The document is a continuation of ' Persian Gulf Historically used by the British to refer to the sea area between the Arabian Peninsula and Iran. Often referred to as The Gulf or the Arabian Gulf. - Turkish jurisdiction along the Arabian coast (Part I)' (IOR/L/PS/18/B19/1) and broadly addresses the same issues, namely, what to do about Turkish claims to sovereignty along the southern coast of the Gulf that could potentially impinge on Britain's treaty commitments with local rulers and their security responsibilities at sea (the suppression of piracy), and whether to come to some kind of comprehensive arrangement with the Ottoman Government to settle the matter. To support this, the document gives a history of recent affairs in the region, making extensive use of correspondence and memoranda mostly written between 1874 and 1879. The principal correspondents are from the Government of India, the Foreign Office, the India Office The department of the British Government to which the Government of India reported between 1858 and 1947. The successor to the Court of Directors. , and various political and diplomatic offices in the Persian Gulf Historically used by the British to refer to the sea area between the Arabian Peninsula and Iran. Often referred to as The Gulf or the Arabian Gulf. , Turkish Arabia, and Constantinople. The matters covered by the document concern events at Bahrein [Bahrain], Guttur [Qatar] - including Zobarah [Al Zubarah 18th-century town located 105 km from Doha. ], Odeid [al-‘Udaid], and El Bidaa [Doha] - Lahsa [al-Hasa], and the Trucial states.

The memorandum concludes by outlining the position of the Foreign Office, the Government of India, and the India Office The department of the British Government to which the Government of India reported between 1858 and 1947. The successor to the Court of Directors. (represented by the author) on the following four matters:

1. The status of Odeid;

2. The need to better define areas of responsibility and jurisdiction with the Porte, and whether to hold them responsible for order along the coast under their authority;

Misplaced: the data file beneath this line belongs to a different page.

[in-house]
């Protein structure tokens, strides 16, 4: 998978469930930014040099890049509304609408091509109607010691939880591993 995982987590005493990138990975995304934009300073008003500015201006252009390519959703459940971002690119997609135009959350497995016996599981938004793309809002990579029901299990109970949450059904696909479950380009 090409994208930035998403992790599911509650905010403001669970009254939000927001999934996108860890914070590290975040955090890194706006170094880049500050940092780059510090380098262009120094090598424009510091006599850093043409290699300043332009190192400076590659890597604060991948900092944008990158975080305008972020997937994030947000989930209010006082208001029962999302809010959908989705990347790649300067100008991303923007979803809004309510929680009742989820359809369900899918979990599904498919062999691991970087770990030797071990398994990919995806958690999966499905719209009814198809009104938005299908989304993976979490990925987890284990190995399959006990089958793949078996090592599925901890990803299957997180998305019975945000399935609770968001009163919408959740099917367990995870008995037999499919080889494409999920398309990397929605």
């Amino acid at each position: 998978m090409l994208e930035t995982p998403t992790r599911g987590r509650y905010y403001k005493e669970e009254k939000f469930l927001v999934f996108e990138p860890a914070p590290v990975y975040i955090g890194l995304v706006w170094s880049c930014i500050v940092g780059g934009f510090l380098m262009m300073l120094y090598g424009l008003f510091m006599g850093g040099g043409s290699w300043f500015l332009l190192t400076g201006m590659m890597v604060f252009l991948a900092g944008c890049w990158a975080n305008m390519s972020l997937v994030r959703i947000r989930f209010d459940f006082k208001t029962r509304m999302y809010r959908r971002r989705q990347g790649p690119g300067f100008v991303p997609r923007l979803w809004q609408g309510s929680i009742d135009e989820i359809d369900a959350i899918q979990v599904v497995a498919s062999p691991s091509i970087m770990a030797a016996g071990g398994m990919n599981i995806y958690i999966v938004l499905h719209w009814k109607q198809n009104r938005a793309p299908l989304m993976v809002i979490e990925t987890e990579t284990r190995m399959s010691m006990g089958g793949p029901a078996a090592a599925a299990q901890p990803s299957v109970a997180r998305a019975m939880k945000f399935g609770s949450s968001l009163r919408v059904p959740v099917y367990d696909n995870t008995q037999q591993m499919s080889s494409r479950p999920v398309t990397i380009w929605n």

3. A revision of Britain's treaties with Bahrain, the Trucial chiefs, and Muscat;

4. The arrangement of Persian Gulf Historically used by the British to refer to the sea area between the Arabian Peninsula and Iran. Often referred to as The Gulf or the Arabian Gulf. business between the Bushire Residency A diplomatic office of the British Government established in the provinces and regions considered part of, or under the influence of, British India. and the Baghdad Political Agency An office of the British Government and, earlier, of the East India Company. .

The author quotes extensively from the correspondence and other sources, notes on which are to be found in the margin throughout.

Extent and format
1 file (21 folios)
Physical characteristics

Foliation: The foliation for this description commences at folio 148 and terminates at folio 168, as it is part of a larger physical volume; these numbers are written in pencil, are circled, and are located in the top right corner of the recto The front of a sheet of paper or leaf, often abbreviated to 'r'. side of each folio. The main foliation sequence commences at the front cover, and terminates at the back cover; these numbers are written in pencil, are circled, and are located in the top right corner of the recto The front of a sheet of paper or leaf, often abbreviated to 'r'. side of each folio.

Pagination: The volume also contains an original printed pagination sequence.

Written in
English and French in Latin script
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'Persian Gulf - Turkish jurisdiction along the Arabian coast (Part II)' [‎148r] (3/45), British Library: India Office Records and Private Papers, IOR/L/PS/18/B19/2, in Qatar Digital Library <https://www.qdl.qa/archive/81055/vdc_100023557944.0x000005> [accessed 11 December 2019]